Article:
held, and a number of posters used.
The orphan boys of the Macon Indus
trial School were served with ice
cream and cake at one out door meet
Medal Contests: Three medal con
tests have been participated in, one
a song contest at the Methodist
church; at Johnston in a song con
test with the county union; in a dec
lamation contest at the same time,
when one of the Edgefield boys was
the winner, Mitchell Wells, and at
the county home in a declamation
Literature, Mrs. J. A. Townsend,
supt. : Six thousand, three hundred
and thirty-nine pages of temperance
literature have been distributed.
Red Letter Days: Frances Willard
Day was celebrated by a public meet
ing in the Methodist church, when
Rev. W. S. Brooke made the address
on the "Life and Work of Frances
Willard." A collection was taken on
this occasion which was given to the
Frances Willard Fund for spreading
the gospel of temperance in states
where prohibition does not yet reign
supreme. Lillian Stevens Day was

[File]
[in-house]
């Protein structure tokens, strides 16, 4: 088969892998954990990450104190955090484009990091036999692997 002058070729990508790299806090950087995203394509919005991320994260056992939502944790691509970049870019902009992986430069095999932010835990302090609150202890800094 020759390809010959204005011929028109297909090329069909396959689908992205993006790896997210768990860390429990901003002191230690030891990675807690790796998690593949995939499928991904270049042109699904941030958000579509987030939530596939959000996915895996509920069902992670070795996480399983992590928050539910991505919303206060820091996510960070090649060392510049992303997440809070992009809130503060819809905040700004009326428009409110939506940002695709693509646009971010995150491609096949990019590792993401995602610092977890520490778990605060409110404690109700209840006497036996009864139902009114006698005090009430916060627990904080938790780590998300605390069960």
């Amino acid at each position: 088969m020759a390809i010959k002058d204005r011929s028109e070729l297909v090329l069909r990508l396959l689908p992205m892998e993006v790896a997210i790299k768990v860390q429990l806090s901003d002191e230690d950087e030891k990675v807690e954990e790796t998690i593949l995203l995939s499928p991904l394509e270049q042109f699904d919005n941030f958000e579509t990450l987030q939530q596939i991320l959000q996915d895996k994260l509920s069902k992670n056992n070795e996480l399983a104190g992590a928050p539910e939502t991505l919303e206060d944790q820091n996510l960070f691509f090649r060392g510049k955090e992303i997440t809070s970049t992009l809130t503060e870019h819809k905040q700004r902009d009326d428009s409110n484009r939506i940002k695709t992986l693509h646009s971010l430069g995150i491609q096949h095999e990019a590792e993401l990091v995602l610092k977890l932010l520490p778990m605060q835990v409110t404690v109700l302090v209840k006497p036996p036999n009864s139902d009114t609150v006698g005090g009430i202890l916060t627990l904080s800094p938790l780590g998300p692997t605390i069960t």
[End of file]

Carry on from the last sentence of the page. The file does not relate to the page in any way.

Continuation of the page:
observed and a contribution made
for this purpose.
Mothers' Meetings: One Mothers'
Meeting has been held and the babies
ofW. C. T..U. mothers have been in
troduced to the union from time to
Legislation and Petition: Letters
were written the proper authorities
at Washington in the fall in refer
ence to national prohibition and re
cently telegrams were' sent to sena
tors and congressmen relating to war
prohibition. Edgefield county had a
large part in presenting the work of
Frances Willard Day in the public
schools, to the legislature.
Temperance and Missions, Mrs.
Broadwater, supt. : A programme was
given to this subject in January
when Mrs. H. C. Bell of Graniteville
made a talk on "Hindrances to the
Gospel." Later the Temperance andi
Missions chart was presented and ex
plained by Mrs. Abner Broadwater.
Nine Union Signals are subscribed
for in the union, one Young Crusa
jdrr-and .40 FaUretto White Riebr-i ..,
the national and state offici?P^^lOT?\